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Ten Tetris Treats

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Some people play with their food, while others make a game out of cooking -literally! Tetris is great for all kinds of food preparation because it's simple, recognizable, colorful, popular, and fun. Some of these you can try out yourself!

1. Block Cookies

A batch of colorful cookies were made from dough shaped into Tetris blocks before they were baked by andromache. The icing is enhanced by a thin outline to accentuate the Tetris shapes. Photograph by Flickr user mache.

2. Pixel Cookies

Close-up on some of the cookies

Artist Eva Funderburgh mostly works in ceramics, but also made cookies with Tetris blocks built right inside! It's part of her pixel cookies project, in which she explains through photographs how it's done. How fun is it? Well, you start with a Play-Doh extruder. Really. Photograph by Flickr user Eva Funderburgh.

3. Pancakes

Jim at Jim's Pancakes says he's not good at Tetris pancakes. What he means is that he's not good at winning the game, as you can see from the gaps, but he is excellent at making Tetris pancakes!

4. Bento Box

Bento Tuesday

A bento box by Night-thing uses cut vegetables on a bed of rice to inspire young gamers to eat their lunch! Photograph by Flickr user Night-thing.

5. Truffles

Baker and DeviantART member Ana Fuji makes all kinds of geeky food art, including truffles decorated with edible Tetris blocks. Too bad the recipe isn't included!

6. Tetris Brownies

Fraske Designs posted instructions for making Tetris brownies. Make your brownies thinner than normal, and color small batches of frosting to set them off. The hard part is cutting the shapes, but at least you can eat your mistakes!

7. Waffles

Since waffles are already made in a grid, it should be relatively easy to cut out pieces to make a game of Waffle Tetris! The addition of syrup would make a real mess, though.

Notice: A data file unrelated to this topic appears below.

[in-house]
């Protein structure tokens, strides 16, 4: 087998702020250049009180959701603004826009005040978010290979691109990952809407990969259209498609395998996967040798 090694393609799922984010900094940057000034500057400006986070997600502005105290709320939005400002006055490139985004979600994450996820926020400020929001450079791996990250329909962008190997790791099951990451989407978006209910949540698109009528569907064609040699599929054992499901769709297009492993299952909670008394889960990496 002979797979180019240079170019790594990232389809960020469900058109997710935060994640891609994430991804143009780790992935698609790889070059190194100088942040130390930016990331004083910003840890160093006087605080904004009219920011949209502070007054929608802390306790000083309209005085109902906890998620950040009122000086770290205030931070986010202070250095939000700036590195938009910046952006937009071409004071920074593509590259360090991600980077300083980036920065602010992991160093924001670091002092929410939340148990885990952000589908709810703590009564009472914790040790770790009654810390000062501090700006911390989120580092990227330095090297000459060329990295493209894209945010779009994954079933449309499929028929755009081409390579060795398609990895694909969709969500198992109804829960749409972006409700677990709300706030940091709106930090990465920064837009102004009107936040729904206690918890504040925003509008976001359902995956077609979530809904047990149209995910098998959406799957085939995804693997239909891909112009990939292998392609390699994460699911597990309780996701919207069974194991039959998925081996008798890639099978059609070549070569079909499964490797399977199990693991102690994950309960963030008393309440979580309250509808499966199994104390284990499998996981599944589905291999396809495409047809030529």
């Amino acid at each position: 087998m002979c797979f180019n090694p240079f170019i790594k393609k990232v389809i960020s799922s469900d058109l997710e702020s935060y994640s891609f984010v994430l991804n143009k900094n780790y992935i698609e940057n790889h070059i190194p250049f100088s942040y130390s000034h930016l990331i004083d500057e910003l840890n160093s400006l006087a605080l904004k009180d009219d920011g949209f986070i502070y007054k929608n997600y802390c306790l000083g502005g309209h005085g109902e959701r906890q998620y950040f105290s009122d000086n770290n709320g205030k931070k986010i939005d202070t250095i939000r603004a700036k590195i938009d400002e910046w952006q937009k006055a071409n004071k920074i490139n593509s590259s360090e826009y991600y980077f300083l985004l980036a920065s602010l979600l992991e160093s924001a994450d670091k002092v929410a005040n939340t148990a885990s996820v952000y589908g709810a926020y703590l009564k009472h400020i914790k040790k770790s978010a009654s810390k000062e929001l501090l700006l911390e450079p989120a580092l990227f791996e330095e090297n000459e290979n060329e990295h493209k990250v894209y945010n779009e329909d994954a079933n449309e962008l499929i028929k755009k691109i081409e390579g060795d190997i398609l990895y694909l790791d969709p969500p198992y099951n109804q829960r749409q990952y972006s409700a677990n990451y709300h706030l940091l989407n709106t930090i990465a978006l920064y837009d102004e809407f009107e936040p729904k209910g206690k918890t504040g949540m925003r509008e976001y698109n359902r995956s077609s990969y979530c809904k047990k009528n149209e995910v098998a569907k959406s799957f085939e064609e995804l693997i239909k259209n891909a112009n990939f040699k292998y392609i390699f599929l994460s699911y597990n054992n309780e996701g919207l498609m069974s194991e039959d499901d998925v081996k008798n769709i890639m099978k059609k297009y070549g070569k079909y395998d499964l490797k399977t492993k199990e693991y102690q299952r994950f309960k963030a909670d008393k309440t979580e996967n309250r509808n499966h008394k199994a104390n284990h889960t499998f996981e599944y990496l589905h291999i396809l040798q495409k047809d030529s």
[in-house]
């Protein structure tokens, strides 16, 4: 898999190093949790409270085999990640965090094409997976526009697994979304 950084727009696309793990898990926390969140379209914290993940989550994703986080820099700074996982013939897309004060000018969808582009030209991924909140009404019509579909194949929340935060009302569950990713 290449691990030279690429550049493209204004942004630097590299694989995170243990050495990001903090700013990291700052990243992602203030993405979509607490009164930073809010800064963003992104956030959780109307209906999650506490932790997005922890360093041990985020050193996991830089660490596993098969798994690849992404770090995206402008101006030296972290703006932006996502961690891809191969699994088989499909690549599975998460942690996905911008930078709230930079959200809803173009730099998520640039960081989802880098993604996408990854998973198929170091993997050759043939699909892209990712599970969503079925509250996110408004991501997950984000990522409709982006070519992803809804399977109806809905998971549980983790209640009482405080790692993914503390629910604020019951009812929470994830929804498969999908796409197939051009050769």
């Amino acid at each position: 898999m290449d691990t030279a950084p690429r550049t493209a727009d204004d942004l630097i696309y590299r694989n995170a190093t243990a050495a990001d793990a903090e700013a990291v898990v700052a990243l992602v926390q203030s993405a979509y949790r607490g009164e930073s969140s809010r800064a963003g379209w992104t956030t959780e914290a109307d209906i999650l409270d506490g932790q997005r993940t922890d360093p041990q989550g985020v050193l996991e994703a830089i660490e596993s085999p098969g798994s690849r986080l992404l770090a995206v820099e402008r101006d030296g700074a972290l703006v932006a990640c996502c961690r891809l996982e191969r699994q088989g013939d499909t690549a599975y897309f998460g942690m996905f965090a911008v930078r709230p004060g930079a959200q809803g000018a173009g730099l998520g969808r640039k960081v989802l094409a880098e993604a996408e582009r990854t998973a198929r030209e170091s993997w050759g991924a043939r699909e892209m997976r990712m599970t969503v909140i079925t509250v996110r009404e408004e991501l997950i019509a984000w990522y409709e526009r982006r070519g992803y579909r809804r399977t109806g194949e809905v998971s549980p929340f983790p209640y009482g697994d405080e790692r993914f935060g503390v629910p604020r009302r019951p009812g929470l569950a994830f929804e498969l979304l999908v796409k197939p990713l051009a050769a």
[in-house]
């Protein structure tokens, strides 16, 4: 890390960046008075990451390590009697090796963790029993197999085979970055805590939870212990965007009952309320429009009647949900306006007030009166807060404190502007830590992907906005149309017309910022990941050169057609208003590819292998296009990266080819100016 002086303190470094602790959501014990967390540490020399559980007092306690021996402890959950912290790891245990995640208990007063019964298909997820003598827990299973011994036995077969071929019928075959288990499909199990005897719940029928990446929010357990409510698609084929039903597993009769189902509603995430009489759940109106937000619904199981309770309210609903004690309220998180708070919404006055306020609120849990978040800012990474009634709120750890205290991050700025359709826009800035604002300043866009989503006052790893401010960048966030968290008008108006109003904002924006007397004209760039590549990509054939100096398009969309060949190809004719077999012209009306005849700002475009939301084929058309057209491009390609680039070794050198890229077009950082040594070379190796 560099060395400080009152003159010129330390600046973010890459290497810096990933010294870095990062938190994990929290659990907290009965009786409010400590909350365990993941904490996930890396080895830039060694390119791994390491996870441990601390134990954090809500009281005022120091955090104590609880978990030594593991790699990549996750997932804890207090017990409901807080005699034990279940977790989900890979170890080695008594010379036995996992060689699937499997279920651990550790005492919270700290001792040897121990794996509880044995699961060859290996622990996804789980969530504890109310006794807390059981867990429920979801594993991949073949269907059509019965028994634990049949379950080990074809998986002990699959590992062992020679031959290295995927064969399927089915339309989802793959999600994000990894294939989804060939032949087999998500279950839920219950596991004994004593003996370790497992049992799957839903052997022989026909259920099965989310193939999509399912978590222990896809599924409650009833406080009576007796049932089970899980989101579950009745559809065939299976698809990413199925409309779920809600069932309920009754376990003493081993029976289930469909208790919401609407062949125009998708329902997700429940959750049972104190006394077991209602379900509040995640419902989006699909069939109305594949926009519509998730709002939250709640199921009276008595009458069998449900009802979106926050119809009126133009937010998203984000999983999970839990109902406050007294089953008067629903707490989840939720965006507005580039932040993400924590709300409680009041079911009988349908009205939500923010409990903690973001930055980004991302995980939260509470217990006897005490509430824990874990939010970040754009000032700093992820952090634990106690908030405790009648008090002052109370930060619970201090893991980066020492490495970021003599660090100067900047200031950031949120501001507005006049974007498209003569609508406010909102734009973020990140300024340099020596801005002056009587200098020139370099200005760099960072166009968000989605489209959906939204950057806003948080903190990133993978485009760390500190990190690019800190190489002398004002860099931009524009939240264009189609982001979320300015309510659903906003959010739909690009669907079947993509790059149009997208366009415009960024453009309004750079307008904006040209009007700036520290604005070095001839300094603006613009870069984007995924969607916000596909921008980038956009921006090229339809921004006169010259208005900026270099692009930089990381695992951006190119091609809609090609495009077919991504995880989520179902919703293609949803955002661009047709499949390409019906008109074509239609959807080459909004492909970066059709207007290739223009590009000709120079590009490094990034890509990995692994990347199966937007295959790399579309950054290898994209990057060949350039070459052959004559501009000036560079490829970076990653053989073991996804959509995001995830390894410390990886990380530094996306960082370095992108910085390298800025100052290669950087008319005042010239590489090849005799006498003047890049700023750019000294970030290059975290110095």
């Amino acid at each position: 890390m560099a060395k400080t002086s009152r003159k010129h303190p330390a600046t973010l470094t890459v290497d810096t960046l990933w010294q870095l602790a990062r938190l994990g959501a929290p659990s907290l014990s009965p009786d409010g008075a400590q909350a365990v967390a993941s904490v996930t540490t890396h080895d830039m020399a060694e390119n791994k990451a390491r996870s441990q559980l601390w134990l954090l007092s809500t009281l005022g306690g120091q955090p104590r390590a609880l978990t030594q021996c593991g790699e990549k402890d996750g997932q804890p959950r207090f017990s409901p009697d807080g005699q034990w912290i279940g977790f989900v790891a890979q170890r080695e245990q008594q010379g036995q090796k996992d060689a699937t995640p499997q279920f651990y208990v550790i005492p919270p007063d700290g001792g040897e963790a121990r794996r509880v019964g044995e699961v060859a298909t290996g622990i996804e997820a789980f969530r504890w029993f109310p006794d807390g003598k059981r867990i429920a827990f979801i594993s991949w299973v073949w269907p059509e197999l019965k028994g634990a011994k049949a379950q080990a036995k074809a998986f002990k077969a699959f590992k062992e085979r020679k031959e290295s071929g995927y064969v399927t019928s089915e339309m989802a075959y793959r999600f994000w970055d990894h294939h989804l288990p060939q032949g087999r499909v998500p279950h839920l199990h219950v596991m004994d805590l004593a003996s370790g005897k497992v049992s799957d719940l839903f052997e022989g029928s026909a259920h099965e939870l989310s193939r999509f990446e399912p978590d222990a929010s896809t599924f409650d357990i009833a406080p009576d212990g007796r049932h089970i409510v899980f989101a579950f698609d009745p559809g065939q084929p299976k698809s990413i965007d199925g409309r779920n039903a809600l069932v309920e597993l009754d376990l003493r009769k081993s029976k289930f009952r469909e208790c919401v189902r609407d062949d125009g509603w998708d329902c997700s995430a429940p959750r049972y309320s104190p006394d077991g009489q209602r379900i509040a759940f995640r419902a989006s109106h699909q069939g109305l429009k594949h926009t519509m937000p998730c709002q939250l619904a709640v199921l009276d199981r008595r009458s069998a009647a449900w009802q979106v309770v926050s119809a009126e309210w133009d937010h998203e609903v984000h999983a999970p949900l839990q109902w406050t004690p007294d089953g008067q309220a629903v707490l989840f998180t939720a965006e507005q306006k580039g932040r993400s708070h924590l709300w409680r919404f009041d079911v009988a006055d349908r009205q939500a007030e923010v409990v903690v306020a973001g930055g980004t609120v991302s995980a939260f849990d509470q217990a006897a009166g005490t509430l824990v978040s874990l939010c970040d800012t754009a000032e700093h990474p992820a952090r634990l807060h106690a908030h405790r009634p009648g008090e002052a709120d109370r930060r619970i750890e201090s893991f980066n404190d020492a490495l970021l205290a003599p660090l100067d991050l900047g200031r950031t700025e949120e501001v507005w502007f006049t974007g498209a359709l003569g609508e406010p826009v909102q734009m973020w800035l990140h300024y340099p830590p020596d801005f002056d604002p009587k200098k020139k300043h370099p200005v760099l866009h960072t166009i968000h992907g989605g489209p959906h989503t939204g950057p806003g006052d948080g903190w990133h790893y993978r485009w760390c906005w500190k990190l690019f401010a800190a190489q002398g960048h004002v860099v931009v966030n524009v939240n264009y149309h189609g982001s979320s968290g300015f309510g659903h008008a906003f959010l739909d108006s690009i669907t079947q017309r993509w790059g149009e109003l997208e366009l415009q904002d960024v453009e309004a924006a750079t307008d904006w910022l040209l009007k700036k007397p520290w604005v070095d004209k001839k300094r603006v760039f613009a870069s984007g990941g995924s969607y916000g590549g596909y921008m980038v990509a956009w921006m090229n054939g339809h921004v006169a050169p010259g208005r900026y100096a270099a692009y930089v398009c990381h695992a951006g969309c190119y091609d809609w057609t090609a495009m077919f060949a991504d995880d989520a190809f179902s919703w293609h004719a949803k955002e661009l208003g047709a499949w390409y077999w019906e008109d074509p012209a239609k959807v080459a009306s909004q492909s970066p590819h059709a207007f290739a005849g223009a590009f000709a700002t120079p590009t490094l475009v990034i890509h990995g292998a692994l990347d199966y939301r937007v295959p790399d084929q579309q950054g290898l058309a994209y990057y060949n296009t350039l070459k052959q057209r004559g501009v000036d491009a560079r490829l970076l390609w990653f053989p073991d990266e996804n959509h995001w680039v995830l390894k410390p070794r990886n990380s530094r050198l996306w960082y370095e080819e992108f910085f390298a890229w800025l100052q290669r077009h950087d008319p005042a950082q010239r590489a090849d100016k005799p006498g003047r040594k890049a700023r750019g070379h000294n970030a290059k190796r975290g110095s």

8. Ice Cubes

You can get a pliable silicone rubber Tetris-shape ice cube tray and form blocks of the various block shapes. Take the time to color your water and make the shapes in different colors for an impressive addition to a video game-themed birthday party.

9. Gingerbread

Joakim's gingerbread tetris (with pac-man)

Joakim cut a batch of gingerbread into Tetris shapes and, just in case someone didn't catch the video game theme, added a Pac-Man to the middle! Another picture shows the cutting process. Photograph by Flickr user Craig Morey.

10. Tetris Wedding Cake

La tarta

This clever Tetris cake was served in 2008. According to the photographer, the top of the "video screen" is to the right, so what we see is the groom figure waiting for his bride to arrive sitting on a falling tile! That idea "just fits." Photograph by Flickr user bea & txema.

Bonus: Gummi Bears

As a bonus, here's a video by Sam Q. Kim that uses Gummi Bears to recreate various video games (including Tetris) in stop-motion form. Ten pounds of Gummis were used, and then eaten.

This post is about video game-themed food. If you want to read about food-themed video games, see Playing with Your Food: Fast Food Videogames.

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2017 Ig Nobel Prizes Celebrate Research on How Crocodiles Affect Gambling and Other Odd Studies
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The Ig Nobel Prizes are back, and this year's winning selection of odd scientific research topics is as weird as ever. As The Guardian reports, the 27th annual awards of highly improbable studies "that first make people laugh, then make them think" were handed out on September 14 at a theater at Harvard University. The awards, sponsored by the Annals of Improbable Research, honor research you never would have thought someone would take the time (or the funding) to study, much less would be published.

The 2017 highlights include a study on whether cats can be both a liquid and a solid at the same time and one on whether the presence of a live crocodile can impact the behavior of gamblers. Below, we present the winners from each of the 10 categories, each weirder and more delightful than the last.


"For using fluid dynamics to probe the question 'Can a Cat Be Both a Solid and a Liquid?'"

Winner: Marc-Antoine Fardin

Study: "On the Rheology of Cats," published in Rheology Bulletin [PDF]